|Intro||Writer who was associated with Abbott and Costello|
|Was||Screenwriter Writer Novelist Film producer|
|From||United States of America|
|Field||Film, TV, Stage & Radio Literature|
|Birth||27 December 1891, Tarentum, USA|
|Death||19 November 1955, Palm Desert, USA (aged 63 years)|
John Grant (December 27, 1891 – November 19, 1955) was a comedy writer best known for his association with Bud Abbott and Lou Costello. Costello called him their "chief idea man". Grant contributed to Abbott and Costello's radio, film and live television scripts, as well as the films of Dean Martin and Jerry Lewis and Ma and Pa Kettle.
Although he appeared in a few legitimate musical comedies, Grant was primarily a burlesque comedian, straight man and producer. He performed in shows on the Columbia and Mutual Burlesque wheels in the 1920s, and at Minsky's in the early 1930s. His second wife, Dorothy Maye, was a strip tease artist.
Abbott and Costello
Grant met Bud Abbott in burlesque in the early 1920s when Abbott was still working in theater box offices. Grant met Lou Costello while working for Mutual as a general manager and trouble shooter; he cut Costello's salary during the Great Depression. Two years later, according to Hedda Hopper, he and Costello met again when the latter was appearing on a bill at a Brooklyn theatre; Abbott was also appearing there and Grant suggested that they team up. They did and were an immediate success. (This story is inconsistent with the most frequently cited version of events, where the team first performed together at the Eltinge Theater in 1935 and teamed nearly a year later.)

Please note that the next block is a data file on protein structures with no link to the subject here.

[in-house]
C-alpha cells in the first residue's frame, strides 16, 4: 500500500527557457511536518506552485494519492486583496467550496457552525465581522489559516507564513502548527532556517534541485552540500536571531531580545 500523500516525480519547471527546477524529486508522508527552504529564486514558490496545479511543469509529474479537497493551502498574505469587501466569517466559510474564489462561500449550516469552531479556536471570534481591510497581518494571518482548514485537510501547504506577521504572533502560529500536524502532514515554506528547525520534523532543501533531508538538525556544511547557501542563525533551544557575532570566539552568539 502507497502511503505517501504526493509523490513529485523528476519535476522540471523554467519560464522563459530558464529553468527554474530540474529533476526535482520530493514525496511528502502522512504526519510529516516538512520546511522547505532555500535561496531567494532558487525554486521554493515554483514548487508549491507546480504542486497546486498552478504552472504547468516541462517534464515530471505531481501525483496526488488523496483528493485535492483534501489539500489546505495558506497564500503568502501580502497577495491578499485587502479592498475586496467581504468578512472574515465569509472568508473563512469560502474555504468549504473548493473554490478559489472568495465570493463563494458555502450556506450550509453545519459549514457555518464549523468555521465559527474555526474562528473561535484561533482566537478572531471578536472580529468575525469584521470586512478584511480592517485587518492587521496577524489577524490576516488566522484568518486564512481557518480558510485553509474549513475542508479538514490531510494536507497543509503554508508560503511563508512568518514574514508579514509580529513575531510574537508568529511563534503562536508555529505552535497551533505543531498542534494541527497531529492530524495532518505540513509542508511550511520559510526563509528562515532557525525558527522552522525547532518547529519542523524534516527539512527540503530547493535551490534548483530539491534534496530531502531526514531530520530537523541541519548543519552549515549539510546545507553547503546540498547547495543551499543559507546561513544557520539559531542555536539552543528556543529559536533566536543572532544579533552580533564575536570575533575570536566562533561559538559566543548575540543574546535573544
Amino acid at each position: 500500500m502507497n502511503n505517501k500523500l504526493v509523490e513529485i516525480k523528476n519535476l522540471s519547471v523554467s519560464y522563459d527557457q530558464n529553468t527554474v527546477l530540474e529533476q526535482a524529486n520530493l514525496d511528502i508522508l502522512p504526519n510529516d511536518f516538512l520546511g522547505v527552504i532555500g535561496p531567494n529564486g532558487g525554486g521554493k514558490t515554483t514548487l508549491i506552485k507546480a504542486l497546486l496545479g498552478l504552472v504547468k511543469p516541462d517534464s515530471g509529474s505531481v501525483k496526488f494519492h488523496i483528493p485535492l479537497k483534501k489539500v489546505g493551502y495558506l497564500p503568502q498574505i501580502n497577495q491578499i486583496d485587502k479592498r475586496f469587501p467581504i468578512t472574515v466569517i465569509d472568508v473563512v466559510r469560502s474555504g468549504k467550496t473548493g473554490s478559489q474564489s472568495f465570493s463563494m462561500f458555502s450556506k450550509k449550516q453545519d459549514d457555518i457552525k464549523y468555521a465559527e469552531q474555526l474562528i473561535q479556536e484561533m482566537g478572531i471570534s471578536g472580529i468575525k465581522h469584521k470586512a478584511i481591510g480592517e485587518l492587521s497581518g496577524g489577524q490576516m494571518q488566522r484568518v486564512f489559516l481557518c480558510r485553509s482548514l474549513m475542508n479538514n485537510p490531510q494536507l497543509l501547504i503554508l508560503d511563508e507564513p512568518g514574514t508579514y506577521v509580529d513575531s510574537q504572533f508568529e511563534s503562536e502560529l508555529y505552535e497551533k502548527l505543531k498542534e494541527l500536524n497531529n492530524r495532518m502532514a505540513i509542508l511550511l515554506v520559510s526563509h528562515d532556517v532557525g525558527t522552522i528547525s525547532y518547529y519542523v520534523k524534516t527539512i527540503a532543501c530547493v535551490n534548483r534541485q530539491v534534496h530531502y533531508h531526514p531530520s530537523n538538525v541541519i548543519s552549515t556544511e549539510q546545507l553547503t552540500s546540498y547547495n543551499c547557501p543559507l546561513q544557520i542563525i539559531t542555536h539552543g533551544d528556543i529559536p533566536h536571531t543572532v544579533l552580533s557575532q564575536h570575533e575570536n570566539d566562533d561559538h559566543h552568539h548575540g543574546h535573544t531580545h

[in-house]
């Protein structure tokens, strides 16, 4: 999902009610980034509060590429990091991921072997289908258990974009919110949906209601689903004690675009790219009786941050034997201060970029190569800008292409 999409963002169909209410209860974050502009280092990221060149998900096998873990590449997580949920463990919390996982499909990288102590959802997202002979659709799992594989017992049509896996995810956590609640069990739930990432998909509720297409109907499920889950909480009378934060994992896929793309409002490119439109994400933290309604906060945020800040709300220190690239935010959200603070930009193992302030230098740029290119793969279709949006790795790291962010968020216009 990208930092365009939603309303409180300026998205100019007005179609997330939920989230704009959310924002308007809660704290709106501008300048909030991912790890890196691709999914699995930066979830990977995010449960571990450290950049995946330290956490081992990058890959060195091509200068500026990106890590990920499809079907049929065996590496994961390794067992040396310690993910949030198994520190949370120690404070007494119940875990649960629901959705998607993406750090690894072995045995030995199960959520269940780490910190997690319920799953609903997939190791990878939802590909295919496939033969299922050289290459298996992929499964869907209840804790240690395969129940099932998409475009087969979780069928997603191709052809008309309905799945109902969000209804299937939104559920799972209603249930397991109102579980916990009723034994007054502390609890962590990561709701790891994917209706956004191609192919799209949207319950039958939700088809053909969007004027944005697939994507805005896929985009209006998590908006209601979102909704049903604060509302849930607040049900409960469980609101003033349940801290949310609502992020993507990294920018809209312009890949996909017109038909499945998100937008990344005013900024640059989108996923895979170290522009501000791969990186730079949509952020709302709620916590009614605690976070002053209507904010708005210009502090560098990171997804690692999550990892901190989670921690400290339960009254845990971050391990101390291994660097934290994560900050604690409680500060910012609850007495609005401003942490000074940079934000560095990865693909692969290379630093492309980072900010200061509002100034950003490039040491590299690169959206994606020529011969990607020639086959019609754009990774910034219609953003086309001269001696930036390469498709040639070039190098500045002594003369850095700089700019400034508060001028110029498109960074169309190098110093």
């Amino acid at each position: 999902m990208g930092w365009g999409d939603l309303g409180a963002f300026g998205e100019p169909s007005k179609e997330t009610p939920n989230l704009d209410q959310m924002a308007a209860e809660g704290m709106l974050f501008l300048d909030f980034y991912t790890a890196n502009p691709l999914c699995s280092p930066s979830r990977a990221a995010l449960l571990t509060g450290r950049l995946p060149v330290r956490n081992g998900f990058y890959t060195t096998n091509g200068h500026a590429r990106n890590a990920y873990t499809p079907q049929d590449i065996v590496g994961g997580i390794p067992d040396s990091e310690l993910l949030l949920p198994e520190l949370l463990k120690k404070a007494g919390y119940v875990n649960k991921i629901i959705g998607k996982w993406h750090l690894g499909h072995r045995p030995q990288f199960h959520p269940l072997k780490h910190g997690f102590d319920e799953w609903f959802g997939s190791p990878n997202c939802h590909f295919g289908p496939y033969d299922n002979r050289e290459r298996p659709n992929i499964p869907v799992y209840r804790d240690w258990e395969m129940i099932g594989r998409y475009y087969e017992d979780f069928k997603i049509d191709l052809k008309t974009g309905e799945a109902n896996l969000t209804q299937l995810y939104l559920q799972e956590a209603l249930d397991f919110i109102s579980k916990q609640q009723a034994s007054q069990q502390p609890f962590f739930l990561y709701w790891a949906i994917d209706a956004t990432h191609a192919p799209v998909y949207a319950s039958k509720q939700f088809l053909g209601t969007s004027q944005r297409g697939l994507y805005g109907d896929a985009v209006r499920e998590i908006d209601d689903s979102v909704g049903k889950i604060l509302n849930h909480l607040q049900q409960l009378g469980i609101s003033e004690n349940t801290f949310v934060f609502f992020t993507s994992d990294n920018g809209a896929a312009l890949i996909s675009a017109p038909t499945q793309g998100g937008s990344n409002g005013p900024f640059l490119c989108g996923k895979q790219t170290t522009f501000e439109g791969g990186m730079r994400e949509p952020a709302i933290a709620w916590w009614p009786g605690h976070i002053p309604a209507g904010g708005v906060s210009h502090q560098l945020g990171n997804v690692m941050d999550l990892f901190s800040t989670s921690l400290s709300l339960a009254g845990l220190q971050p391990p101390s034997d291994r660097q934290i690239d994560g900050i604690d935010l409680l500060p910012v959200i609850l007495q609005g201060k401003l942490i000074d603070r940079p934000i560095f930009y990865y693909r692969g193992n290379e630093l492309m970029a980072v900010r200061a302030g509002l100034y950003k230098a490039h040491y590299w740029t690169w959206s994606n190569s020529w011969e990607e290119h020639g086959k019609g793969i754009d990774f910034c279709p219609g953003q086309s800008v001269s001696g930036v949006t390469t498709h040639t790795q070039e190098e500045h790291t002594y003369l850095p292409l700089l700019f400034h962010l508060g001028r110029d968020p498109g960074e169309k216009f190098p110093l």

Abbott and Costello spent the next two years playing burlesque, vaudeville, and the Steel Pier in Atlantic City. In 1938 they were booked on the Kate Smith radio program. After several appearances they hired Grant, who was working in Toronto, to be their head writer. Grant contributed material for Abbott and Costello on radio, in films, and on the Colgate Comedy Hour.
Grant contributed to nearly every Abbott and Costello film by injecting comedy routines into stories written by other screenwriters. Most of his material would be included in the final film because he was the only writer Abbott and Costello trusted. He was also on the set during filming, and helped with ad-libbed material. In 1941 Hedda Hopper described Grant as "much more than the writer of those laugh jerkers that have zoomed the pair into box office tops; he's their friend, confidant and godfather, and the three of them are more like brothers than business associates."
Grant frequently modified established burlesque material, and other comedians sometimes claimed ownership. In October 1941 a former colleague of Grant's, Barney Gerard, sued claiming Abbott and Costello had plagiarised some of his routines.
In May 1943, with Abbott and Costello temporarily sidelined by Costello's illness, Grant was promoted to producer at Universal. The studio announced that he would produce a musical in color, Hip Hip Hooray. This became Bowery to Broadway (1944). Grant also received a producer credit on the Abbott and Costello films Here Come The Co-Eds and The Naughty Nineties (both 1945).